Monday, October 4, 2010

Sermon -- 3 October 2010 -- 19 Pentecost

PROPER 22 | 19 PENTECOST — 3 October 2010
St. Paul’s, Durant — 9:00 am

Lam 1:1-6 | Psalm 137 | 2 Tim 1:1-14 | Luke 17:5-10

“We are worthless slaves; we have done only what we ought to have done!”

The Gospel reading today is not one of my favorites.

(And so I’ll begin immediately with a digression: One of the reasons why we have a lectionary of readings — that’s what the word “lectionary” means, a schedule of “lections” or “lessons” or “readings” — one of the reasons why we have a lectionary is so that we will not get to read, and to preach and hear sermons about, only our favorite Scripture passages. We have to read, and try to preach and to hear about, a lot of our unfavorite passages as well. There are some churches and Christian communities in which the preacher always gets to pick his or her own Bible texts. Presumably we realize pretty soon that this is Not A Good Idea. But, as I said, I digress.)

The Gospel reading today is not one of my favorites. First, the little saying about having faith and uprooting mulberry trees (that’s the first two verses; it’s not clear how, or whether, that is connected to the next four verses, about how a master treats an arguably worthless slave. (Or “unworthy” slave — there’s some dispute about how the Greek adjective should be translated.)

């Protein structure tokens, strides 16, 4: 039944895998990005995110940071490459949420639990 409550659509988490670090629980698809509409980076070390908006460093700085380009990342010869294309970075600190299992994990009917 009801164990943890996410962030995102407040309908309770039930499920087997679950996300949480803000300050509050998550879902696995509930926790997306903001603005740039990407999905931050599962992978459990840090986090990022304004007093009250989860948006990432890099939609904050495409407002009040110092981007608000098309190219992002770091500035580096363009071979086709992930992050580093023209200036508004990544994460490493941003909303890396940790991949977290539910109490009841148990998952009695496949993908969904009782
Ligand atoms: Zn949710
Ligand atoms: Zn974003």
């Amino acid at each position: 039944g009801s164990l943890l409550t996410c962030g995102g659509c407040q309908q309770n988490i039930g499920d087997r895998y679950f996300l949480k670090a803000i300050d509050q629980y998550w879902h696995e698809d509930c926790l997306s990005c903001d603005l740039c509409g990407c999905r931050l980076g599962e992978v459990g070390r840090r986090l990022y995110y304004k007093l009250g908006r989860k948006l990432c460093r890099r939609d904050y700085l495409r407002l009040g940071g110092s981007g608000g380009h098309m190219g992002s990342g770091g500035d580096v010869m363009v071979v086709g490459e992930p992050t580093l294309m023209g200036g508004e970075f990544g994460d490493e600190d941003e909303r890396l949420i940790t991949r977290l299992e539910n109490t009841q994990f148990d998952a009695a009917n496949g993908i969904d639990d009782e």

We seem to have gotten a number of unfavorite Gospel readings lately. A couple of weeks ago we had Jesus’ story about the dishonest steward, who cut himself deals with his boss’s debtors so he would have a soft place to land when he was thrown out of his job. I’ve always found that whole story a tough one. Did Fr. Hulme try to take it on
that Sunday? If so I’m sure he did a much better job than I would have! I’m still not quite sure what Jesus is getting at in that story.

And then last week we had the Rich Man and Lazarus. We probably like that one a lot better, but mostly because we can gloat about that mean rich guy burning in hell while poor Lazarus is up in heaven with Father Abraham. But gloating over other people’s sins actually does not make well for our own spiritual growth, and the more we think about that story the more likely it is to become one of our unfavorites.

And then we have these peculiar sayings this morning. “If you had faith the size of a mustard seed, you could say to this mulberry tree, ‘Be uprooted and planted in the sea,’ and it would obey you.” This saying sounds like a version of a saying that occurs in Matthew and Mark [Mt 17:20; 21:21; Mk 11:22-24] about having the faith to move mountains. “Moving mountains” was apparently a common expression in Jesus’ day (and it still is among us today) for doing some very difficult, even apparently impossible thing. I don’t think I quite get the point in Luke’s Gospel today about the mulberry tree, or why you would ever want to uproot one and plant it in the sea, but it seems to share the extravagance of the expression about “moving mountains,” and we know that Jesus often, more often than we may be aware, used extravagant expressions to make his points,

(On the other hand, the prophet Muhammad is said to have said, “If the mountain will not come to Muhammad, then Muhammad will go to the mountain.” I have no idea how that relates.)

So now we have the little parable about the master and his slave. I think this is not an instruction course in Human Relations.